2) Reform of the Latin American powerhouses. Protests flooded the streets of Latin America in 2019, but the situation in the continent’s two most powerful countries is much different. To understand why, the protests should be seen against the background of the ending of the commodities boom in 2014, which hurt Latin American economies that mostly depend on commodity exports. As state incomes declined, governments were forced to tighten the belt on their populations, leading to social unrest. It should be noted that Brazil and Mexico have thus already experienced the unrest that is now destabilizing the rest of the continent. That is what broughtpopulists Jair Bolsonaro and Andrés Manuel López Obrador to power in 2018. Indeed, whereas most Latin American leaders are now highly unpopular, making reform very difficult, Bolsonaro and Obrador still have high approval ratings. In fact, despite the controversies around their governments, they have implemented important reforms. In Brazil, pension reforms were passed after decades of failed attempts. In Mexico, a $44 billion infrastructure plan was announced for transportation, tourism and telecommunications. In 2020, Bolsonaro will try to cut Brazil’s fiscal deficit and Obrador will attempt to launch a similar infrastructure plan for the energy industry. If these reforms are passed in 2020, Brazil and Mexico may have found a way forward.
3) Maximum pressure by the U.S. Despite the preliminary trade deal between the U.S. and China, the U.S. will not lose its appetite for putting pressure on its adversaries in 2020. Both “containing China and “resetting trade relationships are long-standing motivesdetermining U.S. strategy. Indeed, there are two parts to this story. First, China. It should be noted that the Trump administration has sought a preliminary trade deal with China, not to prevent conflict from escalating, but in order to stabilize the U.S. economy in the run-up to the 2020 election (the U.S. still has huge leverage against China as it’s kept significant tariffs in place, making the deal very fragile). In 2020, it is therefore likely that the U.S. will increase pressure on China by other means (which do not harm its own economic interests), such as targeting Chinese tech companies, Taiwan, Hong Kong and controversies around the treatment of ethnic minorities in Xinjiang. Second, the resetting of trade relationships. It is still likely that the U.S. will continue to reset trade relationships with countries that do not pose a meaningful risk to the U.S. economy (e.g. France, Brazil, Argentina, Vietnam), which means that these countries could suffer from U.S. trade policy even though the trade conflict seems to have calmed down.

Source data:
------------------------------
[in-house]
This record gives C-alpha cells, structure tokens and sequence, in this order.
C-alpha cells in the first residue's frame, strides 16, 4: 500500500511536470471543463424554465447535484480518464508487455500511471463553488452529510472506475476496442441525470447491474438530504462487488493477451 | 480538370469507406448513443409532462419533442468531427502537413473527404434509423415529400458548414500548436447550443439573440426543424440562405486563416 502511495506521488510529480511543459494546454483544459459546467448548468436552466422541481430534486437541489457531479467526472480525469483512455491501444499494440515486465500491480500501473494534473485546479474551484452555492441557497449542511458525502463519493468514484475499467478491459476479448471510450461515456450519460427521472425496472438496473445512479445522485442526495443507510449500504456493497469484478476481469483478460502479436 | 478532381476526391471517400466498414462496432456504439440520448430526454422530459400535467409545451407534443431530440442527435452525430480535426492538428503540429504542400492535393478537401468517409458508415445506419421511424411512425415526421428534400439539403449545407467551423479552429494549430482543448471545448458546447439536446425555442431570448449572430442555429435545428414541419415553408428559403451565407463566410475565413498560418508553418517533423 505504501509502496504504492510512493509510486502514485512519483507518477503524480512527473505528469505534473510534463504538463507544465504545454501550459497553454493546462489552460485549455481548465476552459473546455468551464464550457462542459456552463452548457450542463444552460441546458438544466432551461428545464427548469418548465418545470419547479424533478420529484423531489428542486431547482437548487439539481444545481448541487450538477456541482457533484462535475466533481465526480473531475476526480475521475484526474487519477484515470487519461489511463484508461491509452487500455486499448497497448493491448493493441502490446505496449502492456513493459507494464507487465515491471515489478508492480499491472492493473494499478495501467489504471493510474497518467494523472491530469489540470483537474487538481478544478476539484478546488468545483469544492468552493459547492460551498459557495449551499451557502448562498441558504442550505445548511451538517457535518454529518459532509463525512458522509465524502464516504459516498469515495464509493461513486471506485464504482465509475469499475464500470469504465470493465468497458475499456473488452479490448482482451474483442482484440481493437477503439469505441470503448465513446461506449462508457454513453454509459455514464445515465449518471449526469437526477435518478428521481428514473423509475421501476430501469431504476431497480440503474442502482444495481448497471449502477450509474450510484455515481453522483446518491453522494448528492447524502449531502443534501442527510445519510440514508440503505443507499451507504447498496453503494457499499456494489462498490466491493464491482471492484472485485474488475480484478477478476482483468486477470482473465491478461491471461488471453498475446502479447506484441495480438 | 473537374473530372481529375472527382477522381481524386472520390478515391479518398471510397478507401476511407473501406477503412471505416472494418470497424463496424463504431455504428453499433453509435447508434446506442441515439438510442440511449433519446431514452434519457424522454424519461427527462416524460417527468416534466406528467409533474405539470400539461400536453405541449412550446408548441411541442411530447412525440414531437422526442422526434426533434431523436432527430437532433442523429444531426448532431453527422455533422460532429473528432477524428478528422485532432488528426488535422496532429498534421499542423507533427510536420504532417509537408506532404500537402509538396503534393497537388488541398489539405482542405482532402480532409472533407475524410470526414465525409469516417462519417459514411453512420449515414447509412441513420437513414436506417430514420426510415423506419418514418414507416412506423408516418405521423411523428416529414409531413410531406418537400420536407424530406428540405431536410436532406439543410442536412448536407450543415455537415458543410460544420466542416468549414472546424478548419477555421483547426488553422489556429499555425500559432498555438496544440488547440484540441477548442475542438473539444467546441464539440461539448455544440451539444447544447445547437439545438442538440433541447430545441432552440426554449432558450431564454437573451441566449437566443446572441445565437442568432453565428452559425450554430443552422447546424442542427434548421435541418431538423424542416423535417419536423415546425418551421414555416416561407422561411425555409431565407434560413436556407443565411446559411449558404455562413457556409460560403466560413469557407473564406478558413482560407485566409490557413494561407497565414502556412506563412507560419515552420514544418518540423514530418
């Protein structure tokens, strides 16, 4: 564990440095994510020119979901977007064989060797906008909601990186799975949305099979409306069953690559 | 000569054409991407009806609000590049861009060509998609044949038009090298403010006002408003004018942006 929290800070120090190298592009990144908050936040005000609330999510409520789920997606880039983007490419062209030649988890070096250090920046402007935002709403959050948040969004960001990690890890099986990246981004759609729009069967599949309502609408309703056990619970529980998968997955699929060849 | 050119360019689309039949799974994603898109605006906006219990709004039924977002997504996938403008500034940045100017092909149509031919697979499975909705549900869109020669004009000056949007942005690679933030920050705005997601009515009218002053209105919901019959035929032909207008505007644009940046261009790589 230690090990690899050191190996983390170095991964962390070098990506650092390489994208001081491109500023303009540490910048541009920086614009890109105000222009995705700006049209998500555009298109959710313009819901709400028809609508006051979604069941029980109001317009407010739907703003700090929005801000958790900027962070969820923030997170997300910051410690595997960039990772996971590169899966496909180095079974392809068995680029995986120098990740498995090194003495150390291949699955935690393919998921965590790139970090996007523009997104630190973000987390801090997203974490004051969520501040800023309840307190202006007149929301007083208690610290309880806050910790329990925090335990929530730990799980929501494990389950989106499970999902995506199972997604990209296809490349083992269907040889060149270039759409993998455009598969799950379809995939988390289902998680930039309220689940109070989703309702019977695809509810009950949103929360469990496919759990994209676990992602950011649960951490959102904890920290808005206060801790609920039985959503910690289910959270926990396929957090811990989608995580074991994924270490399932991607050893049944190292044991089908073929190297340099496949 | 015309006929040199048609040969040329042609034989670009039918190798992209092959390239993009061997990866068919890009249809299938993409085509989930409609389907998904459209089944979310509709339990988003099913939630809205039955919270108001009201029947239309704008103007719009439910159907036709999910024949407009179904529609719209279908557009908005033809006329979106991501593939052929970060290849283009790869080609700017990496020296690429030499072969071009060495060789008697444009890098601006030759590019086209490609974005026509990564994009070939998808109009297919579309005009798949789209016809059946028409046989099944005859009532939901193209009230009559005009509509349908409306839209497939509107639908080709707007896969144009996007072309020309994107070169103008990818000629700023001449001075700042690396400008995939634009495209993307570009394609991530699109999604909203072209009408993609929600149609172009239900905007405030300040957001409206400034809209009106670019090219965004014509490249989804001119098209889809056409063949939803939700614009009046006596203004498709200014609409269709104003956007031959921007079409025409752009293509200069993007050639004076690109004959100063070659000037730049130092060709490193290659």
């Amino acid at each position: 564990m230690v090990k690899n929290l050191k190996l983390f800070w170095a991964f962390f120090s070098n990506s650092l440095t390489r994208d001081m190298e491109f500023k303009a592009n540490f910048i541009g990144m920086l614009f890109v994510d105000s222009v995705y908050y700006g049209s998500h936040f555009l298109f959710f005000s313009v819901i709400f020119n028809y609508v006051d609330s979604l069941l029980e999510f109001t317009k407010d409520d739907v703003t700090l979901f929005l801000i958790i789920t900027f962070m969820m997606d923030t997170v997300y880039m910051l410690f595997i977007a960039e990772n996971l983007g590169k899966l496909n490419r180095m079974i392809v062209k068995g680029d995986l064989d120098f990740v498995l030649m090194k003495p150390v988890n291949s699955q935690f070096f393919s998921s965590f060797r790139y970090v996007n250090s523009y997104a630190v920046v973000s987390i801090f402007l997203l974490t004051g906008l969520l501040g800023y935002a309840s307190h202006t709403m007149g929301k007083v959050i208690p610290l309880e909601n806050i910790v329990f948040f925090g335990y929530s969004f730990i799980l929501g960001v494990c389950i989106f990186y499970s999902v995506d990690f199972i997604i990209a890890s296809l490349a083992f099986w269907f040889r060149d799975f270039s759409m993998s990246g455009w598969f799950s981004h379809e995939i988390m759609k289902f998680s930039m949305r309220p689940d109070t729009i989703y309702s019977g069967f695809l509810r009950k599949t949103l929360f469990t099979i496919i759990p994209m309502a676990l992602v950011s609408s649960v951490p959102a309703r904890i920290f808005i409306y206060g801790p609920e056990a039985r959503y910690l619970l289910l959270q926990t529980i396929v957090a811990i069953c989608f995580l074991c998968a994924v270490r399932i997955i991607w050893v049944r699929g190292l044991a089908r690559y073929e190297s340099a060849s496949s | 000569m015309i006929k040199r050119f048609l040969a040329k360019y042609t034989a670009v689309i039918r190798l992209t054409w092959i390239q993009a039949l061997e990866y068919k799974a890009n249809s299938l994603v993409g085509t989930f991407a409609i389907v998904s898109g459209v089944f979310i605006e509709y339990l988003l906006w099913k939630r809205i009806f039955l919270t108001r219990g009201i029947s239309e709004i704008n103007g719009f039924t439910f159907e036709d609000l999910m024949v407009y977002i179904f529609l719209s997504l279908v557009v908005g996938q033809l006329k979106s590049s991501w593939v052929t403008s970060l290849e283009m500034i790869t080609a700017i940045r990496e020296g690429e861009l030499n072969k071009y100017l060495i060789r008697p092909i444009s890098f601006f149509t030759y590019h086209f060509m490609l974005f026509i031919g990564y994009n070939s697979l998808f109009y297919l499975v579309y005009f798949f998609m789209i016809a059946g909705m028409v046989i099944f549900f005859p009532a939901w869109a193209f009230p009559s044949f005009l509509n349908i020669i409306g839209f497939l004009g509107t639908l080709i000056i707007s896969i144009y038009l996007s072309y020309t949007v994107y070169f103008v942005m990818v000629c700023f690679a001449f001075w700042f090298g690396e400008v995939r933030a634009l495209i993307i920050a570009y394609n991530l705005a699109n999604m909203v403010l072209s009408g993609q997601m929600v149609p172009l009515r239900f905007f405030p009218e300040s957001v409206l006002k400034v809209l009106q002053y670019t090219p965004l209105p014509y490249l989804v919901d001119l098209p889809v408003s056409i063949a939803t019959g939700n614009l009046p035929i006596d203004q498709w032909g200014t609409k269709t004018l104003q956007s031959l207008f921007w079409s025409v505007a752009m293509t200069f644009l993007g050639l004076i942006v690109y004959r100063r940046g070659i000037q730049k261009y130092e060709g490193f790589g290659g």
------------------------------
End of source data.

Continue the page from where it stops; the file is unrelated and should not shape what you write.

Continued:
• Building on the momentum of the new European Commission, in 2020 we should expect more proposals for pan-European initiatives. It is also possible that there will be some alleviation of the stringent regulations that prevent the mergers of European companies (e.g. Siemens and Alstom).
  • Although we have noted that Latin America will build on its tradition of progressivism, natural resource abundance, and its future on the Western Hemisphere, the most stable region of the world, to become a dynamic economic system, this will not be a theme for 2020. Next year will see even more social unrest in Latin America, which will threaten the implementation of crucial reforms.
  • With elections in the U.S., Taiwan and Hong Kong in 2020, China will go on the defensive rather than seek confrontation with the U.S. Itwill focus on becoming self-sufficient in tech industries, protect key relationships across Eurasia and maintain the status quo in Taiwan and Hong Kong.